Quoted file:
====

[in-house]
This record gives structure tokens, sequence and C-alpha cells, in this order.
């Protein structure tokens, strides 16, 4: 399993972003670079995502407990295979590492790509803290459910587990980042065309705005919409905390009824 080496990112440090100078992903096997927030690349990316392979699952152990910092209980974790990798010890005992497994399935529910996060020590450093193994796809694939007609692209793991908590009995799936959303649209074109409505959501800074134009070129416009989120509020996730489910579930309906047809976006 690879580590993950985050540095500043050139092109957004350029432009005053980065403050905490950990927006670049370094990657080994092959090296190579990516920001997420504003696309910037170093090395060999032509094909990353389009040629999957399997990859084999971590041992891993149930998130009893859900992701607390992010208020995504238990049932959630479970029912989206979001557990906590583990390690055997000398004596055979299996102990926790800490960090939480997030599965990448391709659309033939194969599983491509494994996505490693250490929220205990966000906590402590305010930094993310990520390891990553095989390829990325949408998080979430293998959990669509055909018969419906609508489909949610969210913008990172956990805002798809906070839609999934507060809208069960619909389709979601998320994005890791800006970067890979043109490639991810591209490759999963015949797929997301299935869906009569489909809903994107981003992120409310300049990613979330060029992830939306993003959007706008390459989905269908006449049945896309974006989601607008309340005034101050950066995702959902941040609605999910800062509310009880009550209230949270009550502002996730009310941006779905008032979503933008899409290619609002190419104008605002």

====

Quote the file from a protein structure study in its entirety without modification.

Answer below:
[in-house]
This record gives structure tokens, sequence and C-alpha cells, in this order.
């Protein structure tokens, strides 16, 4: 399993972003670079995502407990295979590492790509803290459910587990980042065309705005919409905390009824 080496990112440090100078992903096997927030690349990316392979699952152990910092209980974790990798010890005992497994399935529910996060020590450093193994796809694939007609692209793991908590009995799936959303649209074109409505959501800074134009070129416009989120509020996730489910579930309906047809976006 690879580590993950985050540095500043050139092109957004350029432009005053980065403050905490950990927006670049370094990657080994092959090296190579990516920001997420504003696309910037170093090395060999032509094909990353389009040629999957399997990859084999971590041992891993149930998130009893859900992701607390992010208020995504238990049932959630479970029912989206979001557990906590583990390690055997000398004596055979299996102990926790800490960090939480997030599965990448391709659309033939194969599983491509494994996505490693250490929220205990966000906590402590305010930094993310990520390891990553095989390829990325949408998080979430293998959990669509055909018969419906609508489909949610969210913008990172956990805002798809906070839609999934507060809208069960619909389709979601998320994005890791800006970067890979043109490639991810591209490759999963015949797929997301299935869906009569489909809903994107981003992120409310300049990613979330060029992830939306993003959007706008390459989905269908006449049945896309974006989601607008309340005034101050950066995702959902941040609605999910800062509310009880009550209230949270009550502002996730009310941006779905008032979503933008899409290619609002190419104008605002």